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UBC Theses and Dissertations

Understanding rapid dewatering of cellulose fibre suspensions Paterson, Daniel Thomas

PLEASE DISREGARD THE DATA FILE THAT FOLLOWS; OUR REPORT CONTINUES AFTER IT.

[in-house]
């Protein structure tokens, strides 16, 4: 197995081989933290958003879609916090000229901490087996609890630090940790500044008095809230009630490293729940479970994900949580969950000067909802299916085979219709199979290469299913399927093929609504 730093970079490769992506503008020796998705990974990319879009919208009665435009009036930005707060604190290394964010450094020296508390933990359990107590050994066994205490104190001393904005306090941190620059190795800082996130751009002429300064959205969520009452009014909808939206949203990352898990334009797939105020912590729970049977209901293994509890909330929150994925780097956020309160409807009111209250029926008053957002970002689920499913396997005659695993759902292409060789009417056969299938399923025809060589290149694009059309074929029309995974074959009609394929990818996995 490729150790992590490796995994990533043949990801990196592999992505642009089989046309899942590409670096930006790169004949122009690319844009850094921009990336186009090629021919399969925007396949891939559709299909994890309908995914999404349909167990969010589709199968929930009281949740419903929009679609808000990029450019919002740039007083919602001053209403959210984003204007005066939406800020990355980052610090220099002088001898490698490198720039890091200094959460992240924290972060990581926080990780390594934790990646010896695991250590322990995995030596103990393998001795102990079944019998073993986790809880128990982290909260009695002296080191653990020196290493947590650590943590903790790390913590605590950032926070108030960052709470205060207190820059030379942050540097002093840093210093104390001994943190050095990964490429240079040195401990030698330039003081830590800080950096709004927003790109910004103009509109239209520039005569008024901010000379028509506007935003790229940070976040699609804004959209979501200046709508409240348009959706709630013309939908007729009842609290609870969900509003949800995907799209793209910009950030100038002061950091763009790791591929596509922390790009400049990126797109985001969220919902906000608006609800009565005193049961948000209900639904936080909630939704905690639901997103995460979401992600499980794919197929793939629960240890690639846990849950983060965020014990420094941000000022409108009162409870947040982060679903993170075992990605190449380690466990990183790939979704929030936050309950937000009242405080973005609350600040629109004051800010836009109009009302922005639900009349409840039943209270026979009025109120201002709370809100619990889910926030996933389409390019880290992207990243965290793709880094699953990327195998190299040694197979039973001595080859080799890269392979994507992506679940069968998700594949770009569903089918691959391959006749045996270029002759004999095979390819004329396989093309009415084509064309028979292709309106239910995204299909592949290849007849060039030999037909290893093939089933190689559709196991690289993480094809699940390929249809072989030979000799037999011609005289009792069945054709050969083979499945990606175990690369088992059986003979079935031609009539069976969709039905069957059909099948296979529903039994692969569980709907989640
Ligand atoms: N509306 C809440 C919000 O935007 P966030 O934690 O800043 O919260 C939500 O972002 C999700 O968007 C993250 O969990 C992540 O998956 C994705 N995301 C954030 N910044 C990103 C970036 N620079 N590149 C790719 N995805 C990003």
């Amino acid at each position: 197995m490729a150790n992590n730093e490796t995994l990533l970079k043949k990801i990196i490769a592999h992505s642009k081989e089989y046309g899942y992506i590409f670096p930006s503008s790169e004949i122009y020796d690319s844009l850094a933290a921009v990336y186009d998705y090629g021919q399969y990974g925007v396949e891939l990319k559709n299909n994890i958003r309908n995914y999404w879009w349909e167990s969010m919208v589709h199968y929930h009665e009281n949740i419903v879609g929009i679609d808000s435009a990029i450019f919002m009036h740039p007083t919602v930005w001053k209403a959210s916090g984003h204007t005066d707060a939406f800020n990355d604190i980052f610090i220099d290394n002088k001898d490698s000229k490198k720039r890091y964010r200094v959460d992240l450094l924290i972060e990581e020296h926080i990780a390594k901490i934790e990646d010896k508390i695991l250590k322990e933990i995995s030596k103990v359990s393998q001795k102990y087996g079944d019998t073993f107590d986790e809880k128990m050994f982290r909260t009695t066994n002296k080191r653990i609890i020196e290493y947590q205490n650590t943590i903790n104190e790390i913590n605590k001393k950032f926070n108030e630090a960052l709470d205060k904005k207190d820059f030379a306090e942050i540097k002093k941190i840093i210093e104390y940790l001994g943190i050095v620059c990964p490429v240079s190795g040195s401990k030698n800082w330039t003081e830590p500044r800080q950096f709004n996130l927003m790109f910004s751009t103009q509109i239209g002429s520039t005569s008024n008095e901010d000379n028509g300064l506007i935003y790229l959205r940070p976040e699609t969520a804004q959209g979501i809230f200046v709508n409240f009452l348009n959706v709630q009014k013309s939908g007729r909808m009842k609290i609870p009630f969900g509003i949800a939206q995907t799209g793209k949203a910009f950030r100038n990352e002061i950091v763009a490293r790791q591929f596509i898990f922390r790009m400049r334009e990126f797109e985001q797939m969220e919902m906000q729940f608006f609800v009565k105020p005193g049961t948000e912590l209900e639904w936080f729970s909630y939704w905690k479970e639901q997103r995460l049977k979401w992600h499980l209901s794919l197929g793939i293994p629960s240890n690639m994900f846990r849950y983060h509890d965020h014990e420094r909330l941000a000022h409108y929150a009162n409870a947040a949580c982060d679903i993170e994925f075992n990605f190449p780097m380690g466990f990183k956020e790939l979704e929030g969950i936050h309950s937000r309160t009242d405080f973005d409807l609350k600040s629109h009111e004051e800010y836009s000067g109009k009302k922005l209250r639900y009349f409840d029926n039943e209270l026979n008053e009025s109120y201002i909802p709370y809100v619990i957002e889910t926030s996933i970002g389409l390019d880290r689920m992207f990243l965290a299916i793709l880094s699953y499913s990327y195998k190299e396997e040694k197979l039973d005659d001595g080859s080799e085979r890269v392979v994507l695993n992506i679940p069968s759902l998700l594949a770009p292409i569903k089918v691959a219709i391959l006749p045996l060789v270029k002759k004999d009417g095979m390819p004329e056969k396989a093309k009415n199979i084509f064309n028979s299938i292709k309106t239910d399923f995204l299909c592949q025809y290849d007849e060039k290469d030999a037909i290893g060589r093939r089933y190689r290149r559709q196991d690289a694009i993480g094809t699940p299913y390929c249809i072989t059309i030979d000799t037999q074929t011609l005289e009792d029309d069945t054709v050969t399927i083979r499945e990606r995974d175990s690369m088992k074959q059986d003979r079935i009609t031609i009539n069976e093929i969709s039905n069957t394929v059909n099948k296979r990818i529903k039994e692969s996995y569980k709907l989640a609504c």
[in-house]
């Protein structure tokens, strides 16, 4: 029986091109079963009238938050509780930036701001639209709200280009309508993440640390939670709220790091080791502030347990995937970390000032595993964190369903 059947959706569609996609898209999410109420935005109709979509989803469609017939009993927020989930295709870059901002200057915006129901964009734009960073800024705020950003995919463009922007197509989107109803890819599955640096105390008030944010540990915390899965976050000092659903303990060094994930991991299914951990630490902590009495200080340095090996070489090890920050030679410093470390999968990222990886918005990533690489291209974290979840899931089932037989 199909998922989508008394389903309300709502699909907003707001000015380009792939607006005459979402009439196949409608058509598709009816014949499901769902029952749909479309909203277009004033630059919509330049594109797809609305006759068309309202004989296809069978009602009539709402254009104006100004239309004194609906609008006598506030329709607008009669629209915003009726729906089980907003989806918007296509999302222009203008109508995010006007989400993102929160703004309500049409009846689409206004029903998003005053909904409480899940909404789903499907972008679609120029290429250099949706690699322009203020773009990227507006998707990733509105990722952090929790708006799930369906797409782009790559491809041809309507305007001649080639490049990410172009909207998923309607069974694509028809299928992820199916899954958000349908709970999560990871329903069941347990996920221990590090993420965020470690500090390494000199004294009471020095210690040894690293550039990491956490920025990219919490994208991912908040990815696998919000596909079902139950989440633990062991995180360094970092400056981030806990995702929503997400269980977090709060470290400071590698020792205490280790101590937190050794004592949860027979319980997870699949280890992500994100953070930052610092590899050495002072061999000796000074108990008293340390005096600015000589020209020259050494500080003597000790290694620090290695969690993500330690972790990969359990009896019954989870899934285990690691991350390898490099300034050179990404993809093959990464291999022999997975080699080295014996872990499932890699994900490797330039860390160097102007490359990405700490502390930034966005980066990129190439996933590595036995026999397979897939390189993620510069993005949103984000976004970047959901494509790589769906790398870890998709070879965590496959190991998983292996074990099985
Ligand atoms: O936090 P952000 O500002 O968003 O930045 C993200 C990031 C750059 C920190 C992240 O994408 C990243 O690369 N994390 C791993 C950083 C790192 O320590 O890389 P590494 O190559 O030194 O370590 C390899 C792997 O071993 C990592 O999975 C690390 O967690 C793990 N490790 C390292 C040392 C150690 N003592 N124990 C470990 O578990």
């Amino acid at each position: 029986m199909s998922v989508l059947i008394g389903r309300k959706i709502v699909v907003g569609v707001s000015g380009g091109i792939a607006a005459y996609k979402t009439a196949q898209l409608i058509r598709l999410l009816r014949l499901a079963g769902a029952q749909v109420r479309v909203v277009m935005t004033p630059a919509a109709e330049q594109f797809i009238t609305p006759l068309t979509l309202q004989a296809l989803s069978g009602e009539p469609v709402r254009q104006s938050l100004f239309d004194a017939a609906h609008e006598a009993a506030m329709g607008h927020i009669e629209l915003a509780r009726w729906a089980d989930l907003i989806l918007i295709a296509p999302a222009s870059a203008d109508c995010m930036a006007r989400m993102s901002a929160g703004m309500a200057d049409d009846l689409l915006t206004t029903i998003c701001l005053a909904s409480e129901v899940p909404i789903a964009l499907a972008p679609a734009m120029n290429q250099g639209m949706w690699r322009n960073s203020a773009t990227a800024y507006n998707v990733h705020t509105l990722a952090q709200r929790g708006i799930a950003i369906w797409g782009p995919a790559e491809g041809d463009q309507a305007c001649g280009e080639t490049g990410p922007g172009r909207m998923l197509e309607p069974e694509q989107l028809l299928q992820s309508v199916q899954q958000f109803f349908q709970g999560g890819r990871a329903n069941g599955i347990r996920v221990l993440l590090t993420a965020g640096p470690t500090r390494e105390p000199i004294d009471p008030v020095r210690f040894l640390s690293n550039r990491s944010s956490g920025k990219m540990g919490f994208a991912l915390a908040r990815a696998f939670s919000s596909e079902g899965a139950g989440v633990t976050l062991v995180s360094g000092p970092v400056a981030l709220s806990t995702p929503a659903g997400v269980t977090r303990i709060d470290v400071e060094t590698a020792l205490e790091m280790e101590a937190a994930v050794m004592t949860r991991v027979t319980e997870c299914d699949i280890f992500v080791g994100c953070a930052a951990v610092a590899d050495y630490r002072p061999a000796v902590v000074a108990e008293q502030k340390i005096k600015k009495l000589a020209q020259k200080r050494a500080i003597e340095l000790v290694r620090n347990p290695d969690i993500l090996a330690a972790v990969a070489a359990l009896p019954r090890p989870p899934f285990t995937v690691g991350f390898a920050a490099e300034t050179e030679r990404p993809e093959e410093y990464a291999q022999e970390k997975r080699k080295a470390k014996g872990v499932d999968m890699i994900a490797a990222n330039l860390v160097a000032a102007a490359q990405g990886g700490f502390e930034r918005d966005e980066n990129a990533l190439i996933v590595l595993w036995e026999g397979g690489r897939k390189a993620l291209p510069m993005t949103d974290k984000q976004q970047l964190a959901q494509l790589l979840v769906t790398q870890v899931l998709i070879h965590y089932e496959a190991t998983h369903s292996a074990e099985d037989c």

Rapid dewatering of cellulose fibre suspensions is a fundamental process in many unit operations in the production of pulp and paper. Understanding dewatering behaviour can be applied to optimizing designs of industrial equipment. In this project, we assess the suitability of a well-established modeling approach, referred to as the base model, at capturing the one dimensional dewatering behaviour of cellulose fibre suspensions seen experimentally. This modeling approach requires two closure relationships determined experimentally, i.e. compressive yield stress and permeability. Experimental equipment has been designed, constructed, and operated to obtain the closure relationships and collect dewatering results for validation of the model. Two experimental techniques, with close agreement, have been developed for the collection of compressive yield stress. Permeability results are obtained through Darcian permeation experiments. Two approaches, neglecting and accounting for flow induced compaction, were developed. Results were found to fall within values seen in the literature. The base model provided good representation of ideal nylon fibre suspension trials. These solid fibres are representative of the base models constitutive equation for an infinite solid phase rearrangement rate constant. The base model poorly represents the cellulose fibre suspensions' dewatering behaviour. The suggested source of discrepancy is the further dynamic due to the dewatering of the individual porous cellulose fibres which results in a finite solid phase rearrangement rate constant. The base model is expanded upon in hopes of capturing this rate dependent behaviour. This extended model, with the determined closure relationships, captured load versus solid volume fraction profiles at varying dewatering rates better than the base model for cellulose fibre suspensions. Further improvements in representation were seen through close representation of the solid phase velocity profiles found experimentally during dewatering. Various cellulose fibre suspensions were investigated to begin a catalog of different dewatering behaviours seen through variations in pulp production variables. Investigations included varying fibre species, pulping processes, levels of low consistency refining, and impacts of dewatering chemical additives.

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